The Original Riverbed



The Original Riverbed
by Charles F. Sullivan

            All the rivers ran wild here before man settled here and for his protection it was found necessary to make changes and these have proven valuable for the protection of the city.

            Mad river coming in from the east followed the present channel to Rita street where the canal crossed Mad river, except that during high waters it did flood all the ground over to Springfield street and beyond, thus furnishing a pool for water to back up in during extreme floods, and the mud settling from the water made the soil very fertile.

            When the canal was being made north of here, it was found necessary to protect it, after it crossed under the aqueduct, and the dirt thrown out of the canal was thrown to the east side thus making a small protection.

            This was made necessary for the canal was taking the place of a natural overflow bayou, used by the river during high water, running from the aqueduct straight to First where it made a little bend to the left to about Montgomery where it turned going through that street and Mad river street and then down Burns ave. to the river near the Fairgrounds. When the new canal was built from the basin to the aqueduct it was found necessary to straighten up the river which made quite a bend over to Pond and Flagg streets between Meigs and Webster and then back joining the Miami where it does now.

            This is now well leveed on both sides and is straight so that there is no danger of flood now.

            Stillwater is bounded by hills and has had to confine itself to the present channel, but an occasional levee has been built here and there thus holding it to the channel.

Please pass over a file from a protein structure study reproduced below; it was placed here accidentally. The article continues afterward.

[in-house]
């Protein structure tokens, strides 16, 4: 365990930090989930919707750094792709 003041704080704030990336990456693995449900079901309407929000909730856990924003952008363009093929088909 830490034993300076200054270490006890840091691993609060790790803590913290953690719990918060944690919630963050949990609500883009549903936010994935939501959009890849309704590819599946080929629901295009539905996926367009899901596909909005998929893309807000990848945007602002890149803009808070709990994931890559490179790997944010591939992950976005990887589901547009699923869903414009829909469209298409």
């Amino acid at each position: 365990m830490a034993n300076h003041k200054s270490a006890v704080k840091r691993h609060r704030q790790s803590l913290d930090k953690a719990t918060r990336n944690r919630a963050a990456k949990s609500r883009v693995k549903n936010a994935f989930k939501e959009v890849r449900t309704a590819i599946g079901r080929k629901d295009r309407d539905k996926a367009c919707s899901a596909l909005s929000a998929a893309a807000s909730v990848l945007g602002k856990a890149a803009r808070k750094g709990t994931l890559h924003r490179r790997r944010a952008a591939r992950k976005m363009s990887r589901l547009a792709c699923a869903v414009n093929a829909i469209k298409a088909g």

The Miami coming under the B & O railroad bridge north of Leo street ran straight for a short distance but about Webster street it turned and ran almost south to Phillips bath house where it turned at right angles to the old channel at the upper end of Triangle Park.

            Near this bath house there was an old wooden bridge which required almost a right angle turn to go on and again off the bridge.

            These was the cause of the flooding of North Dayton in March of 1895, I think, for the water came over the levee just north of the bath house flooding all west of the railroad and some east of it.

            After this, the County got busy and gave Chas H. Hoglen a contract to straighten the river and since then there has been no trouble.

            From there the Miami ran west and turning south joined Stillwater going to about Pioneer street, where there was an overflow channel or bayou down what is now Miami Blvd., and joining the river at about the south end of Forest Ave. The Steele dam was placed across the river at about this time, 1830, with the head gates to control the amount of water entering this hydraulic.

            From this point the river runs with only a little change by the conservancy to below the Dayton View bridge. Here the channel was much wider than before and Professor Roberts conceived the idea that he could make a very valuable addition to the city, by taking the dirt out of the river and building a plat upon the east side.

            He bought our own cow pasture and all other land in the river bottom. Dickey’s field between First and Third was a large field level and covered with blue grass and the boys from the Second District school used this for playing football every fall, and I can assure you that it was a long distance between goals which were placed close to the two streets. As there was a filled road from the east end of the Dayton View Bridge to the levee about 100 feet long, and to Third street about 300 ft., he started filling this up, just as it now is. I learned the work was to start one afternoon and I was there and saw several teams come across the Third Street bridge and down into the river bed and they started a plow and scoops to doing the work, later putting wheeled scoops at it. They needed more dirt when they got to the river level and so bought a steam s hovel putting it upon the flat boat and leading the dirt upon tram cars, pulled by mules to the dumping ground.

            This left quite a hole in the river bottom filled with water, which froze over in the winter and made good skating and the raising and lowering of the water did not hurt the ice to amount to anything.